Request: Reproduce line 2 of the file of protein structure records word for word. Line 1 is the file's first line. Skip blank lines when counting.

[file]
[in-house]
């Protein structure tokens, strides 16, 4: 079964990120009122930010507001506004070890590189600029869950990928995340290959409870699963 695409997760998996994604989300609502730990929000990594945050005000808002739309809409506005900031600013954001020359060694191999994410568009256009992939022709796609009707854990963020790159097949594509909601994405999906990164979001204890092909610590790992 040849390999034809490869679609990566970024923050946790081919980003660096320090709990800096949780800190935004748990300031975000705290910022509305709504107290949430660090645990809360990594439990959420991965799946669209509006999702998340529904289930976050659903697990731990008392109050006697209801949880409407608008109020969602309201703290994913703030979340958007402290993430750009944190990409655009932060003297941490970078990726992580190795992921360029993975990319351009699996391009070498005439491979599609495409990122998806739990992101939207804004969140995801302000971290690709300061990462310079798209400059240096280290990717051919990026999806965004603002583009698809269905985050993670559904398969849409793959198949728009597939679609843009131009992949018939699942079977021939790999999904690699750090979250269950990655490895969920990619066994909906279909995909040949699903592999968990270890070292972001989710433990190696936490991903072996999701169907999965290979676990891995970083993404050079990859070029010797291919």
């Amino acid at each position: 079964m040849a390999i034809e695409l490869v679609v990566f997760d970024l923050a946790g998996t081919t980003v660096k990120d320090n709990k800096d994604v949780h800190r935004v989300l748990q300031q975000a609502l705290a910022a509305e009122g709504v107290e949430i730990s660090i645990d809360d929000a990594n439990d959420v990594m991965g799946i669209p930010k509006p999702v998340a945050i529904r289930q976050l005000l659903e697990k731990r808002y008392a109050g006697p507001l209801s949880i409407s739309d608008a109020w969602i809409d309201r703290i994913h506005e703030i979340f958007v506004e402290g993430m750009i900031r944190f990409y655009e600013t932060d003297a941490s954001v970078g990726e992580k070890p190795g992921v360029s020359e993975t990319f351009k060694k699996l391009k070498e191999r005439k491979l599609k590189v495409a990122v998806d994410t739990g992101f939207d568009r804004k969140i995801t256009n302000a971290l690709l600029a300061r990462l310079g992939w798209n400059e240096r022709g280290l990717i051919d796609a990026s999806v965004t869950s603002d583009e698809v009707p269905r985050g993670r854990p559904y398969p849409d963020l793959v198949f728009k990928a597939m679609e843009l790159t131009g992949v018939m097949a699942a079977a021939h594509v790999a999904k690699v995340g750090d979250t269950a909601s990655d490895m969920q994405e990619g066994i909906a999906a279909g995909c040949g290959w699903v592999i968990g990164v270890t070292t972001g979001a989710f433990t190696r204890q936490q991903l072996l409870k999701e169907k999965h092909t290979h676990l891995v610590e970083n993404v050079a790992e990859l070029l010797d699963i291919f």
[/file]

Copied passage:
């Protein structure tokens, strides 16, 4: 079964990120009122930010507001506004070890590189600029869950990928995340290959409870699963 695409997760998996994604989300609502730990929000990594945050005000808002739309809409506005900031600013954001020359060694191999994410568009256009992939022709796609009707854990963020790159097949594509909601994405999906990164979001204890092909610590790992 040849390999034809490869679609990566970024923050946790081919980003660096320090709990800096949780800190935004748990300031975000705290910022509305709504107290949430660090645990809360990594439990959420991965799946669209509006999702998340529904289930976050659903697990731990008392109050006697209801949880409407608008109020969602309201703290994913703030979340958007402290993430750009944190990409655009932060003297941490970078990726992580190795992921360029993975990319351009699996391009070498005439491979599609495409990122998806739990992101939207804004969140995801302000971290690709300061990462310079798209400059240096280290990717051919990026999806965004603002583009698809269905985050993670559904398969849409793959198949728009597939679609843009131009992949018939699942079977021939790999999904690699750090979250269950990655490895969920990619066994909906279909995909040949699903592999968990270890070292972001989710433990190696936490991903072996999701169907999965290979676990891995970083993404050079990859070029010797291919």